Search

Displaying 51 - 56 of 56 items.

The People of the State of New York v. Margaret H. Sanger (1918)

In 1918, the New York State Court of Appeals in Albany broadened the justification physicians could use to prescribe contraceptives to married patients in the case The People of the State of New York v. Margaret H. Sanger (People v. Sanger). The presiding judge of People v. Sanger, Frederick Crane, ruled that under Section 1145 of the New York Penal Code physicians could provide contraceptives to married couples for the prevention of disease.

Format: Articles

Subject: Legal

Eugenical Sterilization in the United States (1922), by Harry H. Laughlin

Eugenical Sterilization in the United States is a 1922 book in which author Harry H. Laughlin argues for the necessity of compulsory sterilization in the United States based on the principles of eugenics. The eugenics movement of the early twentieth century in the US focused on altering the genetic makeup of the US population by regulating immigration and sterilization, and by discouraging interracial procreation, then called miscegenation.

Format: Articles

Subject: Outreach, Legal, Ethics, Publications

Barry Morris Goldwater (1909–1998)

Barry Morris Goldwater was a Republican Arizona Senator and US presidential candidate in the twentieth-century whose policies supported the women's reproductive rights movement. Goldwater, a businessman and Air Force reservist, transitioned into politics in the 1950s. He helped align popular support for a conservative Republican Party in the 1960s. Throughout his life, he worked to maintain personal liberty and to limit governmental intrusion into citizens' private lives. Goldwater, influenced by his wife Margaret (Peggy) Goldwater, supported women's rights to abortions.

Format: Articles

Subject: People, Reproduction, Legal, Religion

Daubert v. Merrell Dow Pharmaceuticals, Inc. (1993)

In its 1993 decision Daubert v. Merrell Dow Pharmaceuticals, Inc., the US Supreme Court established the Daubert Standard for evaluating the admissibility of scientific knowledge as evidence in US federal courts. When it began in trial court, the case addressed whether or not Bendectin, an anti-nausea medication taken during pregnancy, caused birth defects. However, after the trial court dismissed the case for lack of admissible evidence, Daubert v. Merrell Dow Pharmaceuticals, Inc.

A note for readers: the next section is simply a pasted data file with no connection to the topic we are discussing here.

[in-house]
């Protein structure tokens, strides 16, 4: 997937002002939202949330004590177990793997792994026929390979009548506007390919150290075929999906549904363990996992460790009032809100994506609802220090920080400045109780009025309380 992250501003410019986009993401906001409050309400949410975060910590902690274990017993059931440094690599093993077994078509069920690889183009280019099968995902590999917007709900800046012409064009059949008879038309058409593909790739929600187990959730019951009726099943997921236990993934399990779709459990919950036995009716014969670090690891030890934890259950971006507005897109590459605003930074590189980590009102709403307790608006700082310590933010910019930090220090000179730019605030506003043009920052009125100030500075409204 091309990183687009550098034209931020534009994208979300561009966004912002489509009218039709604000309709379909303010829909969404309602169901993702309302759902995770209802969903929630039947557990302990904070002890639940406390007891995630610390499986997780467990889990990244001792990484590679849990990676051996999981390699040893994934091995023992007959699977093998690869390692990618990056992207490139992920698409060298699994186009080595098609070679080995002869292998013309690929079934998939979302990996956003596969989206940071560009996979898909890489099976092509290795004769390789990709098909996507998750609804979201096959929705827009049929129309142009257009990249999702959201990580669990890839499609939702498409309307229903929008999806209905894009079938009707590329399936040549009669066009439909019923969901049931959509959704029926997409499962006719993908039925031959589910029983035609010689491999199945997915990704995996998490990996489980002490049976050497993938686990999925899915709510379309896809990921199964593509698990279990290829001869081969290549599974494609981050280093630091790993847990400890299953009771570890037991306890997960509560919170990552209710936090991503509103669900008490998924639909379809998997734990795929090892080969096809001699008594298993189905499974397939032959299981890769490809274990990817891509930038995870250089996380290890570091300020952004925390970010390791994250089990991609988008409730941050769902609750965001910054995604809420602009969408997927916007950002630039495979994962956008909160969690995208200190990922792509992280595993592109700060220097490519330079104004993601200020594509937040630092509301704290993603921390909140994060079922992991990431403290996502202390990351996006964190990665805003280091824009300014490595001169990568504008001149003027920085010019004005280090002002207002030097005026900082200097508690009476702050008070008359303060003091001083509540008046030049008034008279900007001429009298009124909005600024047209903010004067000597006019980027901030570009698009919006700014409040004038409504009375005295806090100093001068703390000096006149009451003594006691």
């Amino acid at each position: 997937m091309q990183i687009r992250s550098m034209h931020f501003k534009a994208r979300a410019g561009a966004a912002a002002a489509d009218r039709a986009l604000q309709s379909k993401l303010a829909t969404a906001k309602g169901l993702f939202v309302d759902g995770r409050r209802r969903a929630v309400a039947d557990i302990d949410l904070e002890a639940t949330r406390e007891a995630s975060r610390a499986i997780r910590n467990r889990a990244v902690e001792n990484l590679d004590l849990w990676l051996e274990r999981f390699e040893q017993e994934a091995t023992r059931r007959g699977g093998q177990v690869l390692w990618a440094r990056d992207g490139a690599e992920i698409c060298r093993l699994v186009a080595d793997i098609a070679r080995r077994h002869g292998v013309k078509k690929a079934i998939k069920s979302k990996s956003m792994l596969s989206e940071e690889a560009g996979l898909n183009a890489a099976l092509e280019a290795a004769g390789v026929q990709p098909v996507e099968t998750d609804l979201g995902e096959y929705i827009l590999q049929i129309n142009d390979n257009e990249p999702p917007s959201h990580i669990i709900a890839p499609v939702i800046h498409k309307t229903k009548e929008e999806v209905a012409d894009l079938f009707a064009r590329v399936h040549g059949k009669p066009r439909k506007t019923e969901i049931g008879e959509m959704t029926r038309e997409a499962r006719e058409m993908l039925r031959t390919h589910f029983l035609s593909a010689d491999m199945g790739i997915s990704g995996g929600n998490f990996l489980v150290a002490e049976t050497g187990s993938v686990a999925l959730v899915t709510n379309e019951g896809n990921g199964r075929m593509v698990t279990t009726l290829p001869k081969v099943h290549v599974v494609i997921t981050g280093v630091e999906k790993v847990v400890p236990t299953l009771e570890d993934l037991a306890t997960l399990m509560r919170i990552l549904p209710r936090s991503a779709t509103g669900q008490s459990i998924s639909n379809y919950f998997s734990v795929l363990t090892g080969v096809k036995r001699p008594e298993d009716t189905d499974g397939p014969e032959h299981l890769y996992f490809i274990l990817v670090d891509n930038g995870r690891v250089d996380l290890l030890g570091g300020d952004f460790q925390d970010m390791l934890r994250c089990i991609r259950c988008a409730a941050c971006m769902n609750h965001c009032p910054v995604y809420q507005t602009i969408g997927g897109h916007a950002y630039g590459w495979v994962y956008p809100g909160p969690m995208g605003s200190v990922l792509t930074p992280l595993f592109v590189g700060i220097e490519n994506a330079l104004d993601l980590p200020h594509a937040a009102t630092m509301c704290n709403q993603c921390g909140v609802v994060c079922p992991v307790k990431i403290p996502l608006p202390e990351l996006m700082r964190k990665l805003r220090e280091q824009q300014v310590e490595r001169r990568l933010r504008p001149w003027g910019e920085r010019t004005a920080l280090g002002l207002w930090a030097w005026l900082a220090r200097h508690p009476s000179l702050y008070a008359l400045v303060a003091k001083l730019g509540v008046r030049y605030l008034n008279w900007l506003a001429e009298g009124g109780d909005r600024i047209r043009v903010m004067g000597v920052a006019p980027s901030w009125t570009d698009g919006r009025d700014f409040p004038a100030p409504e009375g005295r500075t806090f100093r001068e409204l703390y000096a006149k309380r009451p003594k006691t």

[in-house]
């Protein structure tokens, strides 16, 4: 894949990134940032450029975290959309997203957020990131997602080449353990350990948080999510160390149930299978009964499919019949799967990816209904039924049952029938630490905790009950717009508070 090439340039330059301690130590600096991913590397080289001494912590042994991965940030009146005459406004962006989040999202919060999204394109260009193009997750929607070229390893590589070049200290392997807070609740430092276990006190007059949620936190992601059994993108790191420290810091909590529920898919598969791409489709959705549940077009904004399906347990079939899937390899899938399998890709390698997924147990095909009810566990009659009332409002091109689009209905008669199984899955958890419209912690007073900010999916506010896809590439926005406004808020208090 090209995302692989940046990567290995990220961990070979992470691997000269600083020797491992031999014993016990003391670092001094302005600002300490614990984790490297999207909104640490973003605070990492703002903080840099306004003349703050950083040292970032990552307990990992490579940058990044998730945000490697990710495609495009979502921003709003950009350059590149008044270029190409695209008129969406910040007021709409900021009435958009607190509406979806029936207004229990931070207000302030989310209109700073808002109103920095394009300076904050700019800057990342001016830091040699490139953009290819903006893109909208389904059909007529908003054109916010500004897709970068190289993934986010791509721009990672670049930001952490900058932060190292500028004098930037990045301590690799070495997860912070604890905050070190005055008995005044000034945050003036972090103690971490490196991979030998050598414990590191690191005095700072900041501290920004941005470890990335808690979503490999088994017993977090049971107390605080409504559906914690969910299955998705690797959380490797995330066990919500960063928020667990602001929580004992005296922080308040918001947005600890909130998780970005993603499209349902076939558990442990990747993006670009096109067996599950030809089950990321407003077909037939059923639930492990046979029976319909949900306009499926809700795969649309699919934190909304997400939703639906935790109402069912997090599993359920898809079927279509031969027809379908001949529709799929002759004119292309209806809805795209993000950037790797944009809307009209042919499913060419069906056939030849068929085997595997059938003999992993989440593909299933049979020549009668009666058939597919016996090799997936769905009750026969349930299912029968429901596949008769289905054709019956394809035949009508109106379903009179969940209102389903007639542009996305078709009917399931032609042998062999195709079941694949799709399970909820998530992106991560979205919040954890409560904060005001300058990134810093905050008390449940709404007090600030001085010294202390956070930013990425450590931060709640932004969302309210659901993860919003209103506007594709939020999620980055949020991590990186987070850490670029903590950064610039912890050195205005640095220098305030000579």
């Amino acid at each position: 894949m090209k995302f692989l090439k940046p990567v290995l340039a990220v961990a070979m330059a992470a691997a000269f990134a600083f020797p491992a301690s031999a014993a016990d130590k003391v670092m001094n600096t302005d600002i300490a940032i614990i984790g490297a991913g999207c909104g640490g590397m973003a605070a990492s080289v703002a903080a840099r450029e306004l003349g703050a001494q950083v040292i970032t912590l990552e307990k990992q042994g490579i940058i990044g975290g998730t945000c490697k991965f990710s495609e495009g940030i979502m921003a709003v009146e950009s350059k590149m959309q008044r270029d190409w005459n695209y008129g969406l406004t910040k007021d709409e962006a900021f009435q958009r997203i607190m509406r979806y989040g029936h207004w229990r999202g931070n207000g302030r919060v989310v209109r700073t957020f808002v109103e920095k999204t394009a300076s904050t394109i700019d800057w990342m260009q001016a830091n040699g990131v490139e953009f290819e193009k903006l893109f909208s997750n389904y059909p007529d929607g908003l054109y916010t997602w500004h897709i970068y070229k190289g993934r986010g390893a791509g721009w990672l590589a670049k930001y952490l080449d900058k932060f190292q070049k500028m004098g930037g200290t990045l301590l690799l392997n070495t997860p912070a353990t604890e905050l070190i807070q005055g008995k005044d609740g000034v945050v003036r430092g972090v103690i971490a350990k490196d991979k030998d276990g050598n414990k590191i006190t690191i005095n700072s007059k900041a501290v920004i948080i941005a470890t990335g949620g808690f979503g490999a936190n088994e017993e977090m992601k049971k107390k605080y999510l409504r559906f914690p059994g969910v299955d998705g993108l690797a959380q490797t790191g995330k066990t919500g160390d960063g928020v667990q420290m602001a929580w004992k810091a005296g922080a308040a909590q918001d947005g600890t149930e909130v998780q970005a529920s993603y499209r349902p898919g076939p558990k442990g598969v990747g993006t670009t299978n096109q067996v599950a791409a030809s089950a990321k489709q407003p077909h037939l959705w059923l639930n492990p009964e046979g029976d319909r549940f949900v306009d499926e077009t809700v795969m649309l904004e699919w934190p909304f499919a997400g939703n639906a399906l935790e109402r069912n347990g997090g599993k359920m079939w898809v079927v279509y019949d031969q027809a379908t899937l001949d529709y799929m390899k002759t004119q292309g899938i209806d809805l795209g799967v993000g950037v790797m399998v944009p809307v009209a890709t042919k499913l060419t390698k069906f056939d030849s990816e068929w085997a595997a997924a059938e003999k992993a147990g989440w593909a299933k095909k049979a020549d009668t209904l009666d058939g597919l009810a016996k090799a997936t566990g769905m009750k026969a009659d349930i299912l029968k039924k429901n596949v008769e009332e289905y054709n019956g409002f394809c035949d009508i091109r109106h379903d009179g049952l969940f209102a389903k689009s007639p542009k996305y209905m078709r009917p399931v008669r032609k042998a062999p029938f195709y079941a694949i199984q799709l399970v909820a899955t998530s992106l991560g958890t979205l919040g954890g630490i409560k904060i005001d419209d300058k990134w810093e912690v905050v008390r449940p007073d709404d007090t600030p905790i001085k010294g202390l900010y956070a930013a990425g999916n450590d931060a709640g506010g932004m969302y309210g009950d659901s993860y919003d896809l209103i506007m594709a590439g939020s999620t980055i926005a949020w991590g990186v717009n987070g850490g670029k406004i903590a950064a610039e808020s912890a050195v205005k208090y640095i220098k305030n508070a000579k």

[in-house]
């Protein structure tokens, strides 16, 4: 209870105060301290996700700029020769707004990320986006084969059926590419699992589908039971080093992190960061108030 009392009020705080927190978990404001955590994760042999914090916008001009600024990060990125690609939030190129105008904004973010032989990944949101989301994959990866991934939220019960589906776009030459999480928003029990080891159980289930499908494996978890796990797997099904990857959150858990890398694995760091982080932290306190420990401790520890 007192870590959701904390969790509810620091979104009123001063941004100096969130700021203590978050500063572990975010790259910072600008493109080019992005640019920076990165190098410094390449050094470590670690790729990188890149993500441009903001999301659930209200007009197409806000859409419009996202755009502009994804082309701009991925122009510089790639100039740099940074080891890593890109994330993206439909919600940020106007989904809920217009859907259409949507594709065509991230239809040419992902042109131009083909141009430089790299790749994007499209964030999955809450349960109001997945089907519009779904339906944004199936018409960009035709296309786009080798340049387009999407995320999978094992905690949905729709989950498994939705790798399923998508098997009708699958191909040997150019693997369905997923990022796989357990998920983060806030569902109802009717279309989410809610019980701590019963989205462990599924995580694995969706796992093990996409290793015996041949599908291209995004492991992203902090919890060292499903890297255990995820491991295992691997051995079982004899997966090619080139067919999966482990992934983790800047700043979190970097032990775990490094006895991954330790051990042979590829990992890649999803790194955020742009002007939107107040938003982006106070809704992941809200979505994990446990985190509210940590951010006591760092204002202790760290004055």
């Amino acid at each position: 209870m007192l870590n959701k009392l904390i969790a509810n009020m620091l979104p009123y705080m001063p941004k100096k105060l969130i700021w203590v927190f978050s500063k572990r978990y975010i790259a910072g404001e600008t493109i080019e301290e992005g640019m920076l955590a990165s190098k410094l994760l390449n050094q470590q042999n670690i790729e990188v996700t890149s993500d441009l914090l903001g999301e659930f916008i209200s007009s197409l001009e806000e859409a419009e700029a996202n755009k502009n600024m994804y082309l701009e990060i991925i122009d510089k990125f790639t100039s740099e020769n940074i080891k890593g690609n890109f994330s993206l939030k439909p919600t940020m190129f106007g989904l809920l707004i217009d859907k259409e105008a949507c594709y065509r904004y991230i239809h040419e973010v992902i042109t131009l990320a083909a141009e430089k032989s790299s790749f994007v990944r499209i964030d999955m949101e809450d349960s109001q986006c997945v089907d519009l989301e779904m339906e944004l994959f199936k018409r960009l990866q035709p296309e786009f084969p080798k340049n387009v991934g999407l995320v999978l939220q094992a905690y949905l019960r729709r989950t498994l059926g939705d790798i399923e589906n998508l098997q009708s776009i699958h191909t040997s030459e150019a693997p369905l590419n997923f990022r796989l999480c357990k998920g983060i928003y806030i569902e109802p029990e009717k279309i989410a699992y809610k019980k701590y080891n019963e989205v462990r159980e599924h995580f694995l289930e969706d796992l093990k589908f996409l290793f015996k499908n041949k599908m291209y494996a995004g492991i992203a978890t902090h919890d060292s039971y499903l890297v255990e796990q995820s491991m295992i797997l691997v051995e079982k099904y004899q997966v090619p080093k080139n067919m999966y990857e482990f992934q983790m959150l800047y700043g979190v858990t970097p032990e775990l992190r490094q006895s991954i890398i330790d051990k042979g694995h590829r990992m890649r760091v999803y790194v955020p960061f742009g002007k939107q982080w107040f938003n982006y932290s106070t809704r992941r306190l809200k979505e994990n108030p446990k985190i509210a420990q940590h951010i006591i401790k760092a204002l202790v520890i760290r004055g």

Format: Articles

Subject: Legal

Forbes v. Napolitano (2000)

Forbes v. Napolitano (2000) was a US court case that established that Arizona researchers could use fetal tissues from induced abortions for basic scientific research, for instance, as a source of stem cells. The case challenged the constitutionality of the Arizona Revised Statute (ARS) 36-2303 in the Ninth Circuit US Court of Appeals, a law that banned researchers from using fetal tissues from abortions for any type of medical experimentation or investigation. The Ninth Circuit US Court of Appeals decision in Forbes v.

Format: Articles

Subject: Legal

The Report of the Committee of Inquiry into Human Fertilisation and Embryology (1984), by Mary Warnock and the Committee of Inquiry into Human Fertilisation and Embryology

The Report of the Committee of Inquiry
into Human Fertilisation and Embryology, commonly called the Warnock
Report after the chair of the committee Mary Warnock, is the 1984
publication of a UK governmental inquiry into the social impacts of
infertility treatment and embryological research. The birth of Louise
Brown in 1978 in Oldham, UK, sparked debate about reproductive and
embryological technologies. Brown was conceived through in vitro
fertilization (IVF), a process of fertilization that occurs outside of

Format: Articles

Subject: Publications, Legal, Ethics